valid_lft forever preferred_lft forever
2: wlan0: <BROADCAST,MULTICAST,UP,LOWER_UP> mtu 1500 qdisc mq state UP qlen 1000
    link/ether 00:26:82:af:cf:75 brd ff:ff:ff:ff:ff:ff
    inet 192.168.1.3/24 brd 192.168.1.255 scope global wlan0
    inet6 fe80::226:82ff:feaf:cf75/64 scope link
       valid_lft forever preferred_lft forever

% lrun --network false /sbin/ip addr
205: lo: <LOOPBACK> mtu 16436 qdisc noop state DOWN
    link/loopback 00:00:00:00:00:00 brd 00:00:00:00:00:00

Isolate processes

% lrun --isolate-process false bash -c 'echo $$'
10140

% lrun --isolate-process true bash -c 'echo $$'
2  # or 1, see Note below

On Linux >= 3.8, the user process won’t run as pid 1. Instead, a dummy init process is spawned and the user process will run as pid 2. This avoids some potential issues because pid 1 has some special behaviors.

Change uid

% sudo lrun --uid 2000 --gid 200 /usr/bin/sudo ls
sudo: unknown uid 2000: who are you?

Non-root users cannot use --uid and --gid and root must provide these two options.

Mount tmpfs

% lrun ls /usr
NX  bin  i486-mingw32  include	lib  lib32  local  man	sbin  share  src  x86_64-unknown-linux-gnu

% lrun --tmpfs /var 40960 df /var
Filesystem     1K-blocks  Used Available Use% Mounted on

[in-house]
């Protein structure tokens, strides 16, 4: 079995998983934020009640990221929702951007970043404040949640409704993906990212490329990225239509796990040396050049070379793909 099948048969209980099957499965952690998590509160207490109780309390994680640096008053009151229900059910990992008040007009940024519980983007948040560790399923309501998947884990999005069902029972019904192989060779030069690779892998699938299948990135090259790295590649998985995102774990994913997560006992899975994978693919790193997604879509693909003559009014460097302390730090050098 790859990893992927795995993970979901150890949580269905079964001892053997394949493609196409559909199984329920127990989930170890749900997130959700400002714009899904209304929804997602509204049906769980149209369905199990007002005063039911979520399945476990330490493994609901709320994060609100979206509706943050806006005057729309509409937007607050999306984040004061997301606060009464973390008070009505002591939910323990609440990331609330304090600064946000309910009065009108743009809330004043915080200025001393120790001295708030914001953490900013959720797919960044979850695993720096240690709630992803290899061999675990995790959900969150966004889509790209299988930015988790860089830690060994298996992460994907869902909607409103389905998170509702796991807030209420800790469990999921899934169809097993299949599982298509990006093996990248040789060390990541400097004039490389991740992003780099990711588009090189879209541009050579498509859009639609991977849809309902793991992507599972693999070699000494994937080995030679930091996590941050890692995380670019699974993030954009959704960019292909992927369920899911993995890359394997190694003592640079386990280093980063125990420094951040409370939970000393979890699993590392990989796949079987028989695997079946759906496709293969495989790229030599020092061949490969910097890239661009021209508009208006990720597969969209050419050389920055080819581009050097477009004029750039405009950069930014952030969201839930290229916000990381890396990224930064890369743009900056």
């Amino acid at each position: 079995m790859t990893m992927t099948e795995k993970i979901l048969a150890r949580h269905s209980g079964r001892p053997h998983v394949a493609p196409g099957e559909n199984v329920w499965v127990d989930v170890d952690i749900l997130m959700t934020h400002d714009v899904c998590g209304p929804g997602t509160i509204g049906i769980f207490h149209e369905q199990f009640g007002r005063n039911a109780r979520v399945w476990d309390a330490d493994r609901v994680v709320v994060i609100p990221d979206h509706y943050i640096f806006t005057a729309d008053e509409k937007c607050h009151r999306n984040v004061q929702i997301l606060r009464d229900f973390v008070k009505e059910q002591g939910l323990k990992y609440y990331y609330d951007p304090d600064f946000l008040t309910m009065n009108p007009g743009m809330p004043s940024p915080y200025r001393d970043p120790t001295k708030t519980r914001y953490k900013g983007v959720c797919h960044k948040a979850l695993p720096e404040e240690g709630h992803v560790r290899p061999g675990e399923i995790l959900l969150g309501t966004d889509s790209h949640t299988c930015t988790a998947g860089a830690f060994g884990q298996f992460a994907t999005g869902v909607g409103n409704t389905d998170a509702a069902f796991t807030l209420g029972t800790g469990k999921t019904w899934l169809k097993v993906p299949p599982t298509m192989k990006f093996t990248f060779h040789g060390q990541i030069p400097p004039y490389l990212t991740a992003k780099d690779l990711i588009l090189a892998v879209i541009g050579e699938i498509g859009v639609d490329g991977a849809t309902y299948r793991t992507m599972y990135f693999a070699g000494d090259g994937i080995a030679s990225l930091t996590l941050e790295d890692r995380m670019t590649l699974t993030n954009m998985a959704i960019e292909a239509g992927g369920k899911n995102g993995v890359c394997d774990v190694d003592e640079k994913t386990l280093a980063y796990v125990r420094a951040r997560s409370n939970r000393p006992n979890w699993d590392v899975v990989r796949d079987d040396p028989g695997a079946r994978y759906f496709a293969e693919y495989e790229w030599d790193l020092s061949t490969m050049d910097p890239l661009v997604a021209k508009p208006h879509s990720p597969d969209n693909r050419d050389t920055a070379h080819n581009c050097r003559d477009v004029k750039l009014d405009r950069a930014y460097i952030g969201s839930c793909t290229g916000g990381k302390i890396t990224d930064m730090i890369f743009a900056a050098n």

none                  40     0        40   0% /usr

% lrun --tmpfs /tmp 0 touch /tmp/abc 3>&1
touch: cannot touch `/tmp/abc': Read-only file system
MEMORY   262144
CPUTIME  0.001
REALTIME 0.090
SIGNALED 0
EXITCODE 1
TERMSIG  0
EXCEED   none

There is also --bindfs. Non-root users can only mount A to B if he or she can read A.

Syscall filter

This requires libseccomp >= 2.0, at both compile and run time.

% lrun readlink /lib
usr/lib
% lrun --syscalls '!readlink' readlink /lib 3>&1
MEMORY   262144
CPUTIME  0.000
REALTIME 0.070
SIGNALED 0
EXITCODE 1
TERMSIG  0
EXCEED   none

File-open filter

% lrun --fopen-filter f:/etc/fstab d cat /etc/fstab
cat: /etc/fstab: Operation not permitted
% lrun --fopen-filter 'm:/proc:^/proc/.*stat.*$' d wc -l /proc/self/status
wc: /proc/self/status: Operation not permitted
% lrun --fopen-filter 'm:/proc:^/proc/.*stat.*$' d wc -l /proc/self/io
7 /proc/self/io

Realtime status

Use --status to show realtime cpu, memory usage information:

% lrun --status firefox

Utilities

There are some related utilities in utils directory. You may find some of them helpful.

mirrorfs

A utility helps to set up chroot environments by mirror partial of the current filesystem. The binary is available as lrun-mirrorfs in deb package.

Troubleshooting

Error: “FATAL: can not mount cgroup memory on ‘/sys/fs/cgroup/memory’ (No such file or directory)”

You are probably using Debian. Memory controller is compiled but deactivated. Try adding cgroup_enable=memory as a kernel parameter.
When using grub2, this can be done by editing GRUB_CMDLINE_LINUX in /etc/default/grub and running update-grub2.

File-open filter cannot be used

You are probably using Debian. File-open filter requires the kernel to be compiled with CONFIG_FANOTIFY_ACCESS_PERMISSIONS. Sadly Debian refused to enable it.

dmesg prints trap ... ip:... sp:... in ... and I don’t want to see them

Try sysctl -w debug.exception-trace=0.